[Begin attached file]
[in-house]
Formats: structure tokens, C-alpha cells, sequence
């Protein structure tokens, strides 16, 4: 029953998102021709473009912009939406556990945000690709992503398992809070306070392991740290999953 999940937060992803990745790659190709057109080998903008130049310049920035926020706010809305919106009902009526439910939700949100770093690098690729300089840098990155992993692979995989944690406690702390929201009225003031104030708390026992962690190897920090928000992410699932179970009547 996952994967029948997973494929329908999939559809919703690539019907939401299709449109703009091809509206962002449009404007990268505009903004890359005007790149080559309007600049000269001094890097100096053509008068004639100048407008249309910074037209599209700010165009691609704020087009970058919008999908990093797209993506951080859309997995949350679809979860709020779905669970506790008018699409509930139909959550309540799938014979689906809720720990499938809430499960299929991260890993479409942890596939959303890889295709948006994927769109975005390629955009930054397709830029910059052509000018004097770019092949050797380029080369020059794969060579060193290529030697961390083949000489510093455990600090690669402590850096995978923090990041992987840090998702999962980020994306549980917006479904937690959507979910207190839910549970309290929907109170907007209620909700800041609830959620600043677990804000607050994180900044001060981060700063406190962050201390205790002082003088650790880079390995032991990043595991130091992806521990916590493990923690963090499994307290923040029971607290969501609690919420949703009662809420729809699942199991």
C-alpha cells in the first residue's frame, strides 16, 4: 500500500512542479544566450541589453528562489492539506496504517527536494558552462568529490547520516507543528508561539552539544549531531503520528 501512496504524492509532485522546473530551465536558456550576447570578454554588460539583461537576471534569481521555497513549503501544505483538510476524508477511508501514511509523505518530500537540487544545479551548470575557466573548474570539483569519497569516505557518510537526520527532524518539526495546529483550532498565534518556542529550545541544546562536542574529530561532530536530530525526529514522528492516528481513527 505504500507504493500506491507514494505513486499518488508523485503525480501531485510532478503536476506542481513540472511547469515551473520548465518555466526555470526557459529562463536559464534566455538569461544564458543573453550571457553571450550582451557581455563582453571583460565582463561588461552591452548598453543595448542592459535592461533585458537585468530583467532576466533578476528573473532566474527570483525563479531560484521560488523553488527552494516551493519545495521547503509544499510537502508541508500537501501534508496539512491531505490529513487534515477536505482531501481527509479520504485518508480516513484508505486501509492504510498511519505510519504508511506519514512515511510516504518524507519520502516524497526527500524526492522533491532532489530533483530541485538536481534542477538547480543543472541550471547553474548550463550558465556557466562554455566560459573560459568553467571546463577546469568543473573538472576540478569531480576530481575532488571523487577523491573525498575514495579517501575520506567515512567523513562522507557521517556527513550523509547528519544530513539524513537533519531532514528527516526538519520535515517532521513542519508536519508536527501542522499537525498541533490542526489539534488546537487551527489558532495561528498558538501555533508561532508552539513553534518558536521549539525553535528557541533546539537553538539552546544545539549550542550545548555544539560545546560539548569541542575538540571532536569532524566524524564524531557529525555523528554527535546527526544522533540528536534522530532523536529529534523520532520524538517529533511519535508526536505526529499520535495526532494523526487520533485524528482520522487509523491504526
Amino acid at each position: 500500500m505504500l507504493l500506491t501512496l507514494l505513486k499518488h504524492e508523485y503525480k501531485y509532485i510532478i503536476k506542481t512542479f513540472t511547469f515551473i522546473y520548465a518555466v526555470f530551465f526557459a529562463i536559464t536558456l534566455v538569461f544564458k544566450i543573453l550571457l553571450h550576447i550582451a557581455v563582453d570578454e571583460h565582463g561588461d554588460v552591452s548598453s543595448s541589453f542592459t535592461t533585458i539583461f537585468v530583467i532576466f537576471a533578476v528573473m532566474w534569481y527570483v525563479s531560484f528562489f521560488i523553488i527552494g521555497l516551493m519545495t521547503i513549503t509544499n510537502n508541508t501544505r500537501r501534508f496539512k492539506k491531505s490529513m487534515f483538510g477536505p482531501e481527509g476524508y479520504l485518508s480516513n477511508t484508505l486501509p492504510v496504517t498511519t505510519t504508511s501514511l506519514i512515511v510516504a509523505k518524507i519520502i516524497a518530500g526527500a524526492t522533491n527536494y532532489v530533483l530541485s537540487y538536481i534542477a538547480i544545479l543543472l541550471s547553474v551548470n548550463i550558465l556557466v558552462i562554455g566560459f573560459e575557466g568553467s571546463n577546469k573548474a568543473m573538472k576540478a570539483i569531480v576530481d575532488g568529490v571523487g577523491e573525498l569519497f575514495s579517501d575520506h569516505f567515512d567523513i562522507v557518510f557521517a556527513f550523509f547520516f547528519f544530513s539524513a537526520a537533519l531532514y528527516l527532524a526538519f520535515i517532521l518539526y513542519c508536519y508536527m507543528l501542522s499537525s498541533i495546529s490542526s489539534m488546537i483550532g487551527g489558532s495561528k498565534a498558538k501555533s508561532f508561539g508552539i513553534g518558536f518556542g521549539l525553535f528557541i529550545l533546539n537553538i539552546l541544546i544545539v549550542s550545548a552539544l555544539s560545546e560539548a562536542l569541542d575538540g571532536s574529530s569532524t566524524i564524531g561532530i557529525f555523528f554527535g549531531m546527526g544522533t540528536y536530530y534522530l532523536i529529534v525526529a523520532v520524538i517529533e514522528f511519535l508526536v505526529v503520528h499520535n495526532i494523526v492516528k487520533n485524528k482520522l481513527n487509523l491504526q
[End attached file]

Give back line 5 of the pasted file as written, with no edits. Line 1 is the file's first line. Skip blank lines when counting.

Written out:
Amino acid at each position: 500500500m505504500l507504493l500506491t501512496l507514494l505513486k499518488h504524492e508523485y503525480k501531485y509532485i510532478i503536476k506542481t512542479f513540472t511547469f515551473i522546473y520548465a518555466v526555470f530551465f526557459a529562463i536559464t536558456l534566455v538569461f544564458k544566450i543573453l550571457l553571450h550576447i550582451a557581455v563582453d570578454e571583460h565582463g561588461d554588460v552591452s548598453s543595448s541589453f542592459t535592461t533585458i539583461f537585468v530583467i532576466f537576471a533578476v528573473m532566474w534569481y527570483v525563479s531560484f528562489f521560488i523553488i527552494g521555497l516551493m519545495t521547503i513549503t509544499n510537502n508541508t501544505r500537501r501534508f496539512k492539506k491531505s490529513m487534515f483538510g477536505p482531501e481527509g476524508y479520504l485518508s480516513n477511508t484508505l486501509p492504510v496504517t498511519t505510519t504508511s501514511l506519514i512515511v510516504a509523505k518524507i519520502i516524497a518530500g526527500a524526492t522533491n527536494y532532489v530533483l530541485s537540487y538536481i534542477a538547480i544545479l543543472l541550471s547553474v551548470n548550463i550558465l556557466v558552462i562554455g566560459f573560459e575557466g568553467s571546463n577546469k573548474a568543473m573538472k576540478a570539483i569531480v576530481d575532488g568529490v571523487g577523491e573525498l569519497f575514495s579517501d575520506h569516505f567515512d567523513i562522507v557518510f557521517a556527513f550523509f547520516f547528519f544530513s539524513a537526520a537533519l531532514y528527516l527532524a526538519f520535515i517532521l518539526y513542519c508536519y508536527m507543528l501542522s499537525s498541533i495546529s490542526s489539534m488546537i483550532g487551527g489558532s495561528k498565534a498558538k501555533s508561532f508561539g508552539i513553534g518558536f518556542g521549539l525553535f528557541i529550545l533546539n537553538i539552546l541544546i544545539v549550542s550545548a552539544l555544539s560545546e560539548a562536542l569541542d575538540g571532536s574529530s569532524t566524524i564524531g561532530i557529525f555523528f554527535g549531531m546527526g544522533t540528536y536530530y534522530l532523536i529529534v525526529a523520532v520524538i517529533e514522528f511519535l508526536v505526529v503520528h499520535n495526532i494523526v492516528k487520533n485524528k482520522l481513527n487509523l491504526q